The bible is a fantastic marriage manual

Ah the supposedly “liberal” Anglican church.

Peter Jensen, Anglican Archbishop of Sydney, is not “liberal.” He demonstrates this in his explanation of the Anglican demand for wifely sumbission in the Sydney Morning Herald.

Many of our young people want to be ”wives and husbands” rather than simply  ”partners” and in their weddings they come as ”bride and groom” rather than  simply two individuals.  They believe that expressing these differences,  including different responsibilities, makes for a better marriage.

Both kinds of promise are provided for in the Sydney Anglican diocese’s  proposed Prayer Book, which has been the subject of commentary this  week.

There is nothing new in this – it is the same as the Australian Prayer  Book which has been used for decades.

Did you spot the oh-so-subtle dig at same-sex marriage? I know you did.

And then the nothing new nothing to see here move along  – well lots of things aren’t new, but that doesn’t make them good. We’ve been doing lots of things for decades, in fact centuries and millennia; some of those things are bad things to do.

Where different promises are made, the man undertakes great responsibility and  this is also the wording of the book, as it has always been. The biblical  teaching is that the promise made voluntarily by the bride to submit to her  husband is matched by the even more onerous obligation which the husband must undertake to act towards his wife as Christ has loved the church. The Bible says  that this obligation is ultimately measured by the self-sacrifice of Christ in  dying on the cross.

That’s what we’re always being told about Islamic laws of marriage. It’s such a great deal for the woman, because the man has to support her and all she has to do is surrender all her rights. And all that crap about as Christ has loved the church and the self-sacrifice of Christ in  dying on the cross – what’s that got to do with anything? What does it even mean? How has “Christ loved the church”? By doing the dishes one evening a week? Flowers? Diamonds?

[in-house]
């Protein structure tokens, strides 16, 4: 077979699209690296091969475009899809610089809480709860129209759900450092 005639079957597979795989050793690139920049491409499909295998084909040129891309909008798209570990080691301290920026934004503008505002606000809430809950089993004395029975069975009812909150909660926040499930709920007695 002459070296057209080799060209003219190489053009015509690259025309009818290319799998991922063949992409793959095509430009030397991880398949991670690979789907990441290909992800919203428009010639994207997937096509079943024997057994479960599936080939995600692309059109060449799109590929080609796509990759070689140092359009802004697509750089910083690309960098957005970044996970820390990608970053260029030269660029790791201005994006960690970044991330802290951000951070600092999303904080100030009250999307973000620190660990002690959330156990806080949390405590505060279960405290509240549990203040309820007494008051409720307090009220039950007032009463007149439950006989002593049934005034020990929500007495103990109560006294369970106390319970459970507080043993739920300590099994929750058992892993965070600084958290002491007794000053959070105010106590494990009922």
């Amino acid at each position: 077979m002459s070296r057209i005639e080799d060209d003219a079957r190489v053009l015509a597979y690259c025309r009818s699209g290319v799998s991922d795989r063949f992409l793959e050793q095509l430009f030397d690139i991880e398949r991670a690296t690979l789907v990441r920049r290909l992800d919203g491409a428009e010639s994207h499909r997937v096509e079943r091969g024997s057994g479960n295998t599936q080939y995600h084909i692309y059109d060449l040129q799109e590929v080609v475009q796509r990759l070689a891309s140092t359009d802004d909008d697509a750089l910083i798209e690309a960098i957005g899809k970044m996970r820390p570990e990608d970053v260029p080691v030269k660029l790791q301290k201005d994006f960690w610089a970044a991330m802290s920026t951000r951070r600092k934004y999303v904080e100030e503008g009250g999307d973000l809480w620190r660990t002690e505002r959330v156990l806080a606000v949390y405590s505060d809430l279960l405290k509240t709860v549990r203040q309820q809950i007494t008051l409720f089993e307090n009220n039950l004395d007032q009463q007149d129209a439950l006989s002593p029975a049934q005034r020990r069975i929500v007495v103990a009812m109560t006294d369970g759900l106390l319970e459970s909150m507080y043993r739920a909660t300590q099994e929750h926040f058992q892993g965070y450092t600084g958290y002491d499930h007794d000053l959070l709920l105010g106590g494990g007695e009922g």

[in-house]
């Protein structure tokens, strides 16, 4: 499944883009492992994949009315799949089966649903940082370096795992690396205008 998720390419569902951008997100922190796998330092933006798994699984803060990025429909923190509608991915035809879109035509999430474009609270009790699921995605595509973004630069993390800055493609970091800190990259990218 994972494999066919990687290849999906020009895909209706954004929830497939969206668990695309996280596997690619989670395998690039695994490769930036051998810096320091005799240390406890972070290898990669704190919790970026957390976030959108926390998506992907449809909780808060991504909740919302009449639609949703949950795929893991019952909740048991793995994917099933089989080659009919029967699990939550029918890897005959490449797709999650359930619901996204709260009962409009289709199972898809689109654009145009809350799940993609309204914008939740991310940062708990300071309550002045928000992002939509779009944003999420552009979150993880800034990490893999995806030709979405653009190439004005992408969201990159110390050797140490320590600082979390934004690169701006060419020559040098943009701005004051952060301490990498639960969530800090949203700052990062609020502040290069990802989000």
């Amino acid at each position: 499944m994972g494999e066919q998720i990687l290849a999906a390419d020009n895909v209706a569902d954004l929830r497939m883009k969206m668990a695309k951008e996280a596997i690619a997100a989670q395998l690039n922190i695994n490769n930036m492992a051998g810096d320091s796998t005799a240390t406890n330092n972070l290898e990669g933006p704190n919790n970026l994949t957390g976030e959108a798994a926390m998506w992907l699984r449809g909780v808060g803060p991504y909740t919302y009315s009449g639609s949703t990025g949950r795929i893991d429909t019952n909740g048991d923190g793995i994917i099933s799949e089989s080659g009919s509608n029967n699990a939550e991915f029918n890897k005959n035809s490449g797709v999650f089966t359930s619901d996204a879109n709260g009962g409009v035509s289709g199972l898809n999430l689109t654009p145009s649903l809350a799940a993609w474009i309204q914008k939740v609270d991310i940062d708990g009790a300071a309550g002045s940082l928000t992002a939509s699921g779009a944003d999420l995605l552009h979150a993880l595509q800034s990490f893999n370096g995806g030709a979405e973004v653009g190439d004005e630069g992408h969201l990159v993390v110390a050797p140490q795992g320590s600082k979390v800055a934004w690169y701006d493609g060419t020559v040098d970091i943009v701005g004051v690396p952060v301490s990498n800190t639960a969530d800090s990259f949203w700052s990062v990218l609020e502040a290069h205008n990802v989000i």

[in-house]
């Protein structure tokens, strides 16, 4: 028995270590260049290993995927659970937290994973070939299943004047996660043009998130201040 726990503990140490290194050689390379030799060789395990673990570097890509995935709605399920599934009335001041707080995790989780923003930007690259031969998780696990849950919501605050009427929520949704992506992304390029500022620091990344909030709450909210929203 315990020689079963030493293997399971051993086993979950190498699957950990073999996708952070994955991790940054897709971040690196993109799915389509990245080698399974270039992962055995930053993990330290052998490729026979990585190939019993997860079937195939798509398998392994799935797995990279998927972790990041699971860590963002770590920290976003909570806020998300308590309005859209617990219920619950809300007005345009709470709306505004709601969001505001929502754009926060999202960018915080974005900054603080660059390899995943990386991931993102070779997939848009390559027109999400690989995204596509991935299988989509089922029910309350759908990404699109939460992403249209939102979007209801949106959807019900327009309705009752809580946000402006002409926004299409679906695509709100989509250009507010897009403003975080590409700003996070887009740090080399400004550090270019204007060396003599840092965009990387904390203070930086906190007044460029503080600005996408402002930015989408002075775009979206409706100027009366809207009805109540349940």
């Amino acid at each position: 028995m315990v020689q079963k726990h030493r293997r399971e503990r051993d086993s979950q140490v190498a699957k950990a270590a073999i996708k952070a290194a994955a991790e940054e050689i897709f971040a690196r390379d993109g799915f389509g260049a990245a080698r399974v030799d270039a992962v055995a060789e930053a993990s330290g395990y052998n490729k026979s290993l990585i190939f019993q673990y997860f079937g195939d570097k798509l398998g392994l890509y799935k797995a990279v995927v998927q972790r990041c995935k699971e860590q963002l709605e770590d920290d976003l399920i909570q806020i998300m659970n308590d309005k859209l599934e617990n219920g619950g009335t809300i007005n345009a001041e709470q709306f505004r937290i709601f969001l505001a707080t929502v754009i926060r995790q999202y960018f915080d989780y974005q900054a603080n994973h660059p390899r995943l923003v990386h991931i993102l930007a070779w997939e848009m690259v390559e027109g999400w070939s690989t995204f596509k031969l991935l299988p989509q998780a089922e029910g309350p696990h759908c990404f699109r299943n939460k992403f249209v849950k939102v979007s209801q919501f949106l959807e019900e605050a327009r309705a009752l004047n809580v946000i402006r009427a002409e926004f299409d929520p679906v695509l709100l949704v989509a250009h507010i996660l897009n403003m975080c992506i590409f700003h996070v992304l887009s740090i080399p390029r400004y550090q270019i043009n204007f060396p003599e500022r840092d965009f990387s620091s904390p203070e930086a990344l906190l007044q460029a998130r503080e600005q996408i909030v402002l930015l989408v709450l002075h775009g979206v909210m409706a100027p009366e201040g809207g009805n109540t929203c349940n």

And anyway what is the point? It’s a way to end arguments. Yes, but not a good way, and how is that the archbishop’s business anyway – how other people end their arguments?

This is not an invitation to bossiness, let alone abuse. A husband who uses the  wife’s promise in this way stands condemned for betraying his own sworn  obligations.  The husband is to take responsibility for his wife and family in a  Christ-like way. Her ”submission” is her voluntary acceptance of this pattern  of living together, her glad recognition that this is what he intends to bring to the marriage and that it is for her good, his good and the good of children  born to them. She is going to accept him as a man who has chosen the  self-discipline and commitment of marriage for her sake and for their children.  At a time when women rightly complain that they cannot get men to commit, here  is a pattern which demands real commitment all the way.